History and story

Translation of Kerima Lorena Tariman’s “Salaysay at Kasaysayan”


The calluses on his feet have grown the size of garlic:
a bulb for each heel. His skin is thick
under the layers of thinning tatters:
of various fading colors, worn-out labels of clothes
and pesticide bottles that buried him in debt
when the lean season came.

The shadow of his nose, the dark in his sun-browned face
creases as he narrates his story. A flame dances
between us as his wife tells of how
her hands were viciously lashed
when she tried to save their crops from being inundated:
livelihoods eventually needed washing off by the stream.

Even without the onset of drought, even without the coming of storms
calluses grow enourmous,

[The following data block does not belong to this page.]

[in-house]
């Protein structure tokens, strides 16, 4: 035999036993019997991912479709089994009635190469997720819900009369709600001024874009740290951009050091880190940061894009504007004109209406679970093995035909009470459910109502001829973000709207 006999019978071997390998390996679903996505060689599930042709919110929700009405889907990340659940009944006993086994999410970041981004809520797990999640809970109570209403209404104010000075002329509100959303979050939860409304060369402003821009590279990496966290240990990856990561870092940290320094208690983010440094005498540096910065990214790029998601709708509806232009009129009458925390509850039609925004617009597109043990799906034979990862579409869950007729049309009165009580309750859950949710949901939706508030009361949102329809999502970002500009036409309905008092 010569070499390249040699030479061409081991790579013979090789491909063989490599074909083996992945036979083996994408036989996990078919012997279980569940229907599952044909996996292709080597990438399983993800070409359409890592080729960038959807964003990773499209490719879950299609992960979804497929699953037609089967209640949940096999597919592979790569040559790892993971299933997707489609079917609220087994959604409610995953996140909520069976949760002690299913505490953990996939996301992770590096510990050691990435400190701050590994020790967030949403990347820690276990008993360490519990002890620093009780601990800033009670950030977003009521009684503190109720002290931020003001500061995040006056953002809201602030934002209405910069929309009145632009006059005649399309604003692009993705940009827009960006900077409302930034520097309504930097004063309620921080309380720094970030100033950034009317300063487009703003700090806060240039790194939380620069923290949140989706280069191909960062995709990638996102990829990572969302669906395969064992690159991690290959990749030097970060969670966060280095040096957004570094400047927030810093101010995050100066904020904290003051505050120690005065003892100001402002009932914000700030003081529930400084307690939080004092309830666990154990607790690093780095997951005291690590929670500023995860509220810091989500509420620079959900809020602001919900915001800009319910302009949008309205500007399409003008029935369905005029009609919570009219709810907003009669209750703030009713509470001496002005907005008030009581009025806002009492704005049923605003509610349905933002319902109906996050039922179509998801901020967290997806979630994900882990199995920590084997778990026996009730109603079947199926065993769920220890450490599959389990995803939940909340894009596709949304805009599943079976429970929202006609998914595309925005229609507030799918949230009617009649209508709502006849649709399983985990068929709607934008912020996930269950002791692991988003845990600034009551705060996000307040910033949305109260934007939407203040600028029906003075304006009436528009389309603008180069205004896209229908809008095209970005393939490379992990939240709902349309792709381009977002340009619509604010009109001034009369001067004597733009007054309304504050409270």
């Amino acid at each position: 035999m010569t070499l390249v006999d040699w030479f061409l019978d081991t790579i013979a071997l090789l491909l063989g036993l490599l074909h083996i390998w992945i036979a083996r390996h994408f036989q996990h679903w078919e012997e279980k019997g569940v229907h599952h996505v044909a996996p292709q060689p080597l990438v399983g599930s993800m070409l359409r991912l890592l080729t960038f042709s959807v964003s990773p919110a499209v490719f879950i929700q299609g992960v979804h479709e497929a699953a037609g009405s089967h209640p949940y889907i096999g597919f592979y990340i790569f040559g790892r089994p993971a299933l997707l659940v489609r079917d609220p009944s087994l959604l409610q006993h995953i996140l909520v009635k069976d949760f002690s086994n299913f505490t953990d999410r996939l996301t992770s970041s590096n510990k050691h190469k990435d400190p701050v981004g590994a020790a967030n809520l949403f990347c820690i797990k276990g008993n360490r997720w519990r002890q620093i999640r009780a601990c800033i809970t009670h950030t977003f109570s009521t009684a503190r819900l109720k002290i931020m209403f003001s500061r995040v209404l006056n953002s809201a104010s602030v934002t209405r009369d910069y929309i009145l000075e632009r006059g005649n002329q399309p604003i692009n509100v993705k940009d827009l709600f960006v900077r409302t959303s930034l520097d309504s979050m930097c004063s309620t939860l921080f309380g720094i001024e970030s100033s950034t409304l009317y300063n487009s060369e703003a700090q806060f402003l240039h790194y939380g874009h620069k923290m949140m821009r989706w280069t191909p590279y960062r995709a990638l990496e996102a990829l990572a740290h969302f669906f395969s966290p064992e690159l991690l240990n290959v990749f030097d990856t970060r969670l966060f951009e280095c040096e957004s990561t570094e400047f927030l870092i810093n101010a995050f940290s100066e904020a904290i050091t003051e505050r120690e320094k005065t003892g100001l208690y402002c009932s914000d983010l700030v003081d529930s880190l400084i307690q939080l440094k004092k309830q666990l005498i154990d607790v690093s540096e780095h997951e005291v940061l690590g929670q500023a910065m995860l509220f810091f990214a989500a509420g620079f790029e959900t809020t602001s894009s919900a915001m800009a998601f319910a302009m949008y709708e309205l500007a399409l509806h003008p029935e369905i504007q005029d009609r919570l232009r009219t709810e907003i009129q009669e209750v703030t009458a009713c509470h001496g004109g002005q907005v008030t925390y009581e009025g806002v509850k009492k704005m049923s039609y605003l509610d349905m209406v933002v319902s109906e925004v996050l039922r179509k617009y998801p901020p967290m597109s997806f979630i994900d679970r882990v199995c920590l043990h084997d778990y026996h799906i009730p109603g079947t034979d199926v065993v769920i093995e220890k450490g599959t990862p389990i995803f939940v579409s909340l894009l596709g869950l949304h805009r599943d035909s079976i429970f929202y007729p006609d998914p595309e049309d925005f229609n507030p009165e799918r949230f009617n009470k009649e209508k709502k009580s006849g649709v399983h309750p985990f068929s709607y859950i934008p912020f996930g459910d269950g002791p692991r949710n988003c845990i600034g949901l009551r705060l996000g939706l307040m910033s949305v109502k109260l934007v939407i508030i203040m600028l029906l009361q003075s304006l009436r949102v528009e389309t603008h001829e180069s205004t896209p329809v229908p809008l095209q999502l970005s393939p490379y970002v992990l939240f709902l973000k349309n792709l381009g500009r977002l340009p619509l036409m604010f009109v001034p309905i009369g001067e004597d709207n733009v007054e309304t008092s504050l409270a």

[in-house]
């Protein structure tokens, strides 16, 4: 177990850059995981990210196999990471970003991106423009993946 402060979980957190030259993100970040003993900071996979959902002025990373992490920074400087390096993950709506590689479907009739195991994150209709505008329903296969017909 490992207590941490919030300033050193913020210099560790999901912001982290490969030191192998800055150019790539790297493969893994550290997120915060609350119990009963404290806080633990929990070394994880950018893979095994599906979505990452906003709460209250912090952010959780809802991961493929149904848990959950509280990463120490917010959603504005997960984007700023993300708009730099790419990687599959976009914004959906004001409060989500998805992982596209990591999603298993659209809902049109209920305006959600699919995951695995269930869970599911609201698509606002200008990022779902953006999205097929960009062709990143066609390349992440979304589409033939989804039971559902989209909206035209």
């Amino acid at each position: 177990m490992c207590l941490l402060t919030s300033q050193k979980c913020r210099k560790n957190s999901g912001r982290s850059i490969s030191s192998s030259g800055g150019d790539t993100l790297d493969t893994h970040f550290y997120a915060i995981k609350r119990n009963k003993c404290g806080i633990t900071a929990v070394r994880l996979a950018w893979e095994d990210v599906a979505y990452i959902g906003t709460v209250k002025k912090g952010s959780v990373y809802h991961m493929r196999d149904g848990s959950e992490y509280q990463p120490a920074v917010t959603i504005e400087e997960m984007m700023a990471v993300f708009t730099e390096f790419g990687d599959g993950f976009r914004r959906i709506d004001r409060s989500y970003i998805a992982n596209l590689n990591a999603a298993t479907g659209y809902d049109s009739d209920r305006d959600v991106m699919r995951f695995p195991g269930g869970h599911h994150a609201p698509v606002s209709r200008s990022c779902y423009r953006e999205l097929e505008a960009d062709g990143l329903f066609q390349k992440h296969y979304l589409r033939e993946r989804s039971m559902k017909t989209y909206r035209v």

hands get bloodied and torn.
What do we know about exploitation?
Who planted the greedy plunderers in our land?
Where are its roots, when do we pull out abuse by its foundations?
What kind of calamity is this semi-feudalism?

The streams are being muddied
by footsteps
rushing towards each front,
to the fields where a new government
is a seedling born.
What law of the land,
law of the heavens,
raging miracle
or pains of hunger
brought us over
to the side of the people?
There is none that was written
or told,
none that was carved
or sculpted.
No book, no legend.
We are here
What law?
We who are mere drops
in an unstoppable surge
that comes.

Dedicated with love to Kerima Lorena Tariman
People’s poet and warrior

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